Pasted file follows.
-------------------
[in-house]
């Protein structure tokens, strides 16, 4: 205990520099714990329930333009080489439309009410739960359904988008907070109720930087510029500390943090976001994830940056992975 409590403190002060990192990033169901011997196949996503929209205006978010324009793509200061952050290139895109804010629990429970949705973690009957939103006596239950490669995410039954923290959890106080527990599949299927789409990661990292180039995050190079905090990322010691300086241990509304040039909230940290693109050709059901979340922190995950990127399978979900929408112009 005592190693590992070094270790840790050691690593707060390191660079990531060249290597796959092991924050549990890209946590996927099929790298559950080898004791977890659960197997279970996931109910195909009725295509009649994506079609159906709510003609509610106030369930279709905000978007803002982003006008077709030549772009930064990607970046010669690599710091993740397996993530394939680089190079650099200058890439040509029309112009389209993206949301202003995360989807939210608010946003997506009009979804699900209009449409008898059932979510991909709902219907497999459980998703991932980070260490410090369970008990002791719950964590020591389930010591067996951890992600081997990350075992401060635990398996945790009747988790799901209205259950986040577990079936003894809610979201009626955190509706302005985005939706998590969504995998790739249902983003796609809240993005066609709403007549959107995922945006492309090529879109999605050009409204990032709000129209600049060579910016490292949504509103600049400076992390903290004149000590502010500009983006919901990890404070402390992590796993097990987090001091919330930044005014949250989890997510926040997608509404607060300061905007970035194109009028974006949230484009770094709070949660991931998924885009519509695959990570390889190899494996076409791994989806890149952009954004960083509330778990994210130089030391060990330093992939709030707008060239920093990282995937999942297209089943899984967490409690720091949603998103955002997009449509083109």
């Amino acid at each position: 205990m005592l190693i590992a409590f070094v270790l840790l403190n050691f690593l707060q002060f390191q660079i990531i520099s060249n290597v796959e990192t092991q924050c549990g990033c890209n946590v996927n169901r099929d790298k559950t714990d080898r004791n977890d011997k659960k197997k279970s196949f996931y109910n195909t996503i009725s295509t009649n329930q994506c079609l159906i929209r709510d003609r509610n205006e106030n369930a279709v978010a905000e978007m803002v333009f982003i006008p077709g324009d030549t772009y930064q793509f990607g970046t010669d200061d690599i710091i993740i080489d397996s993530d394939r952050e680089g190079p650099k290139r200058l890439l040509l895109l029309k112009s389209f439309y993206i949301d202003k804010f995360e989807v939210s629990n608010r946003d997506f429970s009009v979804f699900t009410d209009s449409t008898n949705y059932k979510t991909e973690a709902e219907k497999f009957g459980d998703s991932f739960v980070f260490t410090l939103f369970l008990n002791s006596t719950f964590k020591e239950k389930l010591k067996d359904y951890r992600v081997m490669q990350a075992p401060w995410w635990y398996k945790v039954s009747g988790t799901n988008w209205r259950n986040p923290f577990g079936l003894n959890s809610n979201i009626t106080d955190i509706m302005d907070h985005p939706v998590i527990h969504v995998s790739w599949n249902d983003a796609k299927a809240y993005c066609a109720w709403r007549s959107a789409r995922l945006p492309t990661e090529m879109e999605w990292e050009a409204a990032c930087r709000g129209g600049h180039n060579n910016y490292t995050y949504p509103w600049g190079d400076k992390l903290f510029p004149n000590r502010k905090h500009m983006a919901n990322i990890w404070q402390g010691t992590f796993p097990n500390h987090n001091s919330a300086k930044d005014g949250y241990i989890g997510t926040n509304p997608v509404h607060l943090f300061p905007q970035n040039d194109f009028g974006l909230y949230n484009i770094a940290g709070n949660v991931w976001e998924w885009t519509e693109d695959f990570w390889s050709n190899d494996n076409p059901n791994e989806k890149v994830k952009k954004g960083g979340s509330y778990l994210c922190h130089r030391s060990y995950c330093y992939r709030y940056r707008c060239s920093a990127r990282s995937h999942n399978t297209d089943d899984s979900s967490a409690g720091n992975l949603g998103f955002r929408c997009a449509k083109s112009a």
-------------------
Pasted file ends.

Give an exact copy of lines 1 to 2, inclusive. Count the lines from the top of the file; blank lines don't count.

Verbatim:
[in-house]
């Protein structure tokens, strides 16, 4: 205990520099714990329930333009080489439309009410739960359904988008907070109720930087510029500390943090976001994830940056992975 409590403190002060990192990033169901011997196949996503929209205006978010324009793509200061952050290139895109804010629990429970949705973690009957939103006596239950490669995410039954923290959890106080527990599949299927789409990661990292180039995050190079905090990322010691300086241990509304040039909230940290693109050709059901979340922190995950990127399978979900929408112009 005592190693590992070094270790840790050691690593707060390191660079990531060249290597796959092991924050549990890209946590996927099929790298559950080898004791977890659960197997279970996931109910195909009725295509009649994506079609159906709510003609509610106030369930279709905000978007803002982003006008077709030549772009930064990607970046010669690599710091993740397996993530394939680089190079650099200058890439040509029309112009389209993206949301202003995360989807939210608010946003997506009009979804699900209009449409008898059932979510991909709902219907497999459980998703991932980070260490410090369970008990002791719950964590020591389930010591067996951890992600081997990350075992401060635990398996945790009747988790799901209205259950986040577990079936003894809610979201009626955190509706302005985005939706998590969504995998790739249902983003796609809240993005066609709403007549959107995922945006492309090529879109999605050009409204990032709000129209600049060579910016490292949504509103600049400076992390903290004149000590502010500009983006919901990890404070402390992590796993097990987090001091919330930044005014949250989890997510926040997608509404607060300061905007970035194109009028974006949230484009770094709070949660991931998924885009519509695959990570390889190899494996076409791994989806890149952009954004960083509330778990994210130089030391060990330093992939709030707008060239920093990282995937999942297209089943899984967490409690720091949603998103955002997009449509083109």